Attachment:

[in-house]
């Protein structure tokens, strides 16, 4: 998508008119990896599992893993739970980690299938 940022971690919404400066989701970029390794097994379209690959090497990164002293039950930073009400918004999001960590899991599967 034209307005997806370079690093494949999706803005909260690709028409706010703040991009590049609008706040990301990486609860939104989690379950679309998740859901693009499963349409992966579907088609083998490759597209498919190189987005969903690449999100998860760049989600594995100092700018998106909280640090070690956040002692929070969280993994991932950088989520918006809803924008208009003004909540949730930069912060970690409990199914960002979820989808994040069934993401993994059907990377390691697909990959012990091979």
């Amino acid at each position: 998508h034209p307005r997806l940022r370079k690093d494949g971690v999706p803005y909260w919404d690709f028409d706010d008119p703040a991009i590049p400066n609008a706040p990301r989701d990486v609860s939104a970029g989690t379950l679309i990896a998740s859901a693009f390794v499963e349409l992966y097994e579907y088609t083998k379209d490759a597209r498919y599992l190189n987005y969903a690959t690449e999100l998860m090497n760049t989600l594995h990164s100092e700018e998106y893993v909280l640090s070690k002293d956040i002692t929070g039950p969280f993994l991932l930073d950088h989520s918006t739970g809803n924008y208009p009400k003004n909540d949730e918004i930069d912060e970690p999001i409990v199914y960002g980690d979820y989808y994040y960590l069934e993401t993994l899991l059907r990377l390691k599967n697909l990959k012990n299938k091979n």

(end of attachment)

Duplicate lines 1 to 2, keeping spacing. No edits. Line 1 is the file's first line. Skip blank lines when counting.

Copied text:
[in-house]
């Protein structure tokens, strides 16, 4: 998508008119990896599992893993739970980690299938 940022971690919404400066989701970029390794097994379209690959090497990164002293039950930073009400918004999001960590899991599967 034209307005997806370079690093494949999706803005909260690709028409706010703040991009590049609008706040990301990486609860939104989690379950679309998740859901693009499963349409992966579907088609083998490759597209498919190189987005969903690449999100998860760049989600594995100092700018998106909280640090070690956040002692929070969280993994991932950088989520918006809803924008208009003004909540949730930069912060970690409990199914960002979820989808994040069934993401993994059907990377390691697909990959012990091979």